So, we have an array with a 2 in it. This is because stat prints out expr.value every time it gets called. Now, let’s try calling prog again with some additional input.

parser = Expr.string_parser("
1 + 1
x = 1
y = 2
3*(x+y)
")
parser.prog
puts parser.output.inspect
["2", "9"]

The first “2” comes from 1 + 1. The lines x = 1 and y = 2 are of the form ID = expr NEWLINE, they are variable assignments rather than expr evaluations, so nothing is added to the output buffer, instead the parser executes the memory.put ... action. The final line is an expr which evaluates to 9 and so this is added to the output buffer. Note the extra newline at the end of our input, if this wasn’t there we would end up with an EOF error. (Of course you can easily write a grammar which doesn’t need a newline at the end if you want to.)

Let’s do one more example.

puts Expr.string_parser("1 + 2 * (3 + 4 * (5 + 6 * (7 + 8 * 9)))").expr
3839

There’s some nice mutual recursion in Expr.g that lets it handle nested parentheses like this, go check it out if you haven’t seen it before.

Now, Expr.g doesn’t do anything mathematically that we couldn’t do in Ruby. What it does do is let us accept a string and only perform this calculation if the string conforms to our grammar. So, if, say, you were writing a web application and wanted to allow your users to perform arithmetic on your website, but for some reason you didn’t feel like doing this via2 <%= eval(params[:arithmetic_expression]) %>, something like an ANTLR grammar might let you nicely sandbox and sanitize your user’s inputs. And, Expr.g might not be able to do anything all that fancy, but a more complex grammar might give you (and your untrustworthy users) some really interesting functionality.

So, to recap, Expr.string_parser returns an object of class Expr, a Ruby class. We can call any of the grammar’s rules as a method on that object and they will parse the string according to that rule, and the method will return a value if the rule returns a value.

After we have done the parsing, we can call parser.output to see what’s in the output buffer. This will either be an array of strings or nil. We can also call parser.parser or parser.lexer to return the ExprParser or ExprLexer, the actual ANTLR objects which do the parsing. Remember Expr is just our wrapper class. We can even call parser.token_stream. And, since this is JRuby, we can have some introspection fun with these objects:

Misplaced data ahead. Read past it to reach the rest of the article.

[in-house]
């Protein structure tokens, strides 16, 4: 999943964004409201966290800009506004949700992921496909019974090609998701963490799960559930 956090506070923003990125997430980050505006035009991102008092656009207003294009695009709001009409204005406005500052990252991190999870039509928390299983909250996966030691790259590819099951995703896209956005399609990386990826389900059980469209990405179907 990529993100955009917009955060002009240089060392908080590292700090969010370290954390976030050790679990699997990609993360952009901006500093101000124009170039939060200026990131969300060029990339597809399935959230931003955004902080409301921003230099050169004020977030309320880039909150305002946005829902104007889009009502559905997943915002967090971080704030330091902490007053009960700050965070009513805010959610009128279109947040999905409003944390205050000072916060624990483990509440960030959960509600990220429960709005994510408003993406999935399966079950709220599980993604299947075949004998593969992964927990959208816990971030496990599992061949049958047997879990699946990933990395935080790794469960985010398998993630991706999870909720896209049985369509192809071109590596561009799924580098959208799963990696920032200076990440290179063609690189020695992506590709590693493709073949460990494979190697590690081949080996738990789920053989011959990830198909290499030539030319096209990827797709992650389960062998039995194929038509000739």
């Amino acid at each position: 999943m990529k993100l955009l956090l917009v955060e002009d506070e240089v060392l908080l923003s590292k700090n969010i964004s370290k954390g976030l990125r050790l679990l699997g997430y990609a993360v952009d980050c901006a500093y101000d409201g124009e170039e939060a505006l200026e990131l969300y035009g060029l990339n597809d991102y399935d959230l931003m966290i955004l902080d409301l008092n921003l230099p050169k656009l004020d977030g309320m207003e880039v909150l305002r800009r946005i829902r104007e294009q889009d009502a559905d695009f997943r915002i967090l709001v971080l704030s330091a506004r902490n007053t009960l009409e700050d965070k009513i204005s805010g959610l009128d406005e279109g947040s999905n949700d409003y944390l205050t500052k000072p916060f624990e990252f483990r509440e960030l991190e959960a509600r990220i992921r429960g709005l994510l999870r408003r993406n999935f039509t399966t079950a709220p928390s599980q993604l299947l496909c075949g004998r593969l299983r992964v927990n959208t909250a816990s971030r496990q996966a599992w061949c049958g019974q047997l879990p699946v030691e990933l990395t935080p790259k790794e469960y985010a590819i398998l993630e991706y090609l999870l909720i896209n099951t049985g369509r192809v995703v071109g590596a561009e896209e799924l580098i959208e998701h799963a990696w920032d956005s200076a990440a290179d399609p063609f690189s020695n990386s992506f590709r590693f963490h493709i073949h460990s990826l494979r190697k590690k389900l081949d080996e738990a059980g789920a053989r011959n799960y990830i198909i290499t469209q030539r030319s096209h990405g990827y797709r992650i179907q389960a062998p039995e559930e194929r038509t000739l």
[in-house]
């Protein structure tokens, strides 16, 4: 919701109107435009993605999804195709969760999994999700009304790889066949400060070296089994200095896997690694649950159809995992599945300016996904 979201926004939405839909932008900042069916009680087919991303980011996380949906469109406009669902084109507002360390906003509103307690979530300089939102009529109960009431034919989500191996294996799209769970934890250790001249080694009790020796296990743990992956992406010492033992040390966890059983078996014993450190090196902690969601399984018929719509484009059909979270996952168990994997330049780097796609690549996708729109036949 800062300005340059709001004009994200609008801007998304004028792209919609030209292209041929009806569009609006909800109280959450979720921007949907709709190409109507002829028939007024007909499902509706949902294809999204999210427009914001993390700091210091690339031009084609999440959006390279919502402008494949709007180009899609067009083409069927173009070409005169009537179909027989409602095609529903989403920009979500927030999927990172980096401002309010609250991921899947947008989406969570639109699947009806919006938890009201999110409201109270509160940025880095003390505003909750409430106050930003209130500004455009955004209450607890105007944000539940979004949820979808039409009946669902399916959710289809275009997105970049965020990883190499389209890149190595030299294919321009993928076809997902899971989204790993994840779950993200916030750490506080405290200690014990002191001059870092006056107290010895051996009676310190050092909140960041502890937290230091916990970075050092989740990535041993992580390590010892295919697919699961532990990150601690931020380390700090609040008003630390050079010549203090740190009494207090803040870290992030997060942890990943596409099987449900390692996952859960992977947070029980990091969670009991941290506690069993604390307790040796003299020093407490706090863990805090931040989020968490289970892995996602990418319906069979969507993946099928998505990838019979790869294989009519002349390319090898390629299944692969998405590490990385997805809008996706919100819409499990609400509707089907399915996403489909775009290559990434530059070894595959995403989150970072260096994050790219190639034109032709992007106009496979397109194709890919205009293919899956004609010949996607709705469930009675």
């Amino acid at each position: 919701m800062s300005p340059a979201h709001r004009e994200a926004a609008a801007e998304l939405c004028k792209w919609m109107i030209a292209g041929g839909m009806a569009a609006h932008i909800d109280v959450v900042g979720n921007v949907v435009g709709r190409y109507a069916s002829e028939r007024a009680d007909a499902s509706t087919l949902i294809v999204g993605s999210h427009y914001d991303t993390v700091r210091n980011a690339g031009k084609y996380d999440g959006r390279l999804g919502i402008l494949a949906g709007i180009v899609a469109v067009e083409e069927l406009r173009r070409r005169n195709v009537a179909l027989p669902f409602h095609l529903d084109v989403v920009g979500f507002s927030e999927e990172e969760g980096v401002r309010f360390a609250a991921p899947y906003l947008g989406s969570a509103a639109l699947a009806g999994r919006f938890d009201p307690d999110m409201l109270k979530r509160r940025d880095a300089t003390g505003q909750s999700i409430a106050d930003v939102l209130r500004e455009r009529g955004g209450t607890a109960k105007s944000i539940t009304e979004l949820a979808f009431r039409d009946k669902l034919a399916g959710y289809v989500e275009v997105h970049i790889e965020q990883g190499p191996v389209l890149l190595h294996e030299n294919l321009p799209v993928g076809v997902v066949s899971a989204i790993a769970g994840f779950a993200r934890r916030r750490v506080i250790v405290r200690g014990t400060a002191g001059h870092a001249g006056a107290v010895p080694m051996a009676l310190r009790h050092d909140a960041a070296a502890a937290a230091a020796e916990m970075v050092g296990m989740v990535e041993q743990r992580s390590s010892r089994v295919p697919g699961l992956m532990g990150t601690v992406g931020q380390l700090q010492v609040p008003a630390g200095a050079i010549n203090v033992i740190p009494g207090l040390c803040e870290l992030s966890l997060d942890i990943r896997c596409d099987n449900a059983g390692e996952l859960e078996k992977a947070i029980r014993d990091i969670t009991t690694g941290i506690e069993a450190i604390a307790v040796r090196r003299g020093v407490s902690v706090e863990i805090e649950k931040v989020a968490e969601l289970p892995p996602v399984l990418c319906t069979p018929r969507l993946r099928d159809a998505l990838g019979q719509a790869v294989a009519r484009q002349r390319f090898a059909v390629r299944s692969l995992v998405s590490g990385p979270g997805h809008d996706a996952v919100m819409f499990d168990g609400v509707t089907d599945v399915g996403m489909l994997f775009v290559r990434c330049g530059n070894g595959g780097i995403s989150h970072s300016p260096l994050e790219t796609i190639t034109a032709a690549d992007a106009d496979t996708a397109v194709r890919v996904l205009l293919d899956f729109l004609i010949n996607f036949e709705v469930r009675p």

puts java_methods(parser.parser.methods)
already_parsed_rule
atom
backtracking_level
begin_resync
consume_until
display_recognition_error
emit_error_message
end_resync
equals
expr
grammar_file_name
hash_code
input
java_class
java_object
match
match_any
memoize
mismatch_is_missing_token
mismatch_is_unwanted_token
mult_expr
notify
notify_all
number_of_syntax_errors
prog
recover
recover_from_mismatched_set
report_error
reset
rule_invocation_stack
rule_memoization_cache_size
source_name
stat
synchronized
to_java_object
to_string
to_strings
token_names
token_stream
trace_in
trace_out
wait
puts java_methods(parser.token_stream.methods)
consume
discard_off_channel_tokens
discard_token_type
equals
get
hash_code
index
java_class
java_object
la
lt
mark
notify
notify_all
release
reset
rewind
seek
size
source_name
synchronized
to_java_object
to_string
token_source
tokens
wait
puts java_methods(parser.lexer.methods)
already_parsed_rule
backtracking_level
begin_resync
char_error_display
char_index
char_position_in_line
char_stream
consume_until
display_recognition_error
emit
emit_error_message
end_resync
equals
grammar_file_name
hash_code
java_class
java_object
line
m_id
m_int
m_newline
m_t__10
m_t__11
m_t__12
m_t__13
m_t__8
m_t__9
m_tokens
m_ws
match
match_any
match_range
memoize
mismatch_is_missing_token
mismatch_is_unwanted_token
next_token
notify
notify_all
number_of_syntax_errors
recover
recover_from_mismatched_set
report_error
reset
rule_invocation_stack
rule_memoization_cache_size
skip
source_name
synchronized
text
to_java_object
to_string
to_strings
token_names
trace_in
trace_out
wait

So, here we have the internals of ANTLR laid out. You can see the values of any of these methods. Play with them. Use them for testing. Go into an interactive jirb session and follow the lexing and parsing step-by-step until you know exactly how the grammar does its thing.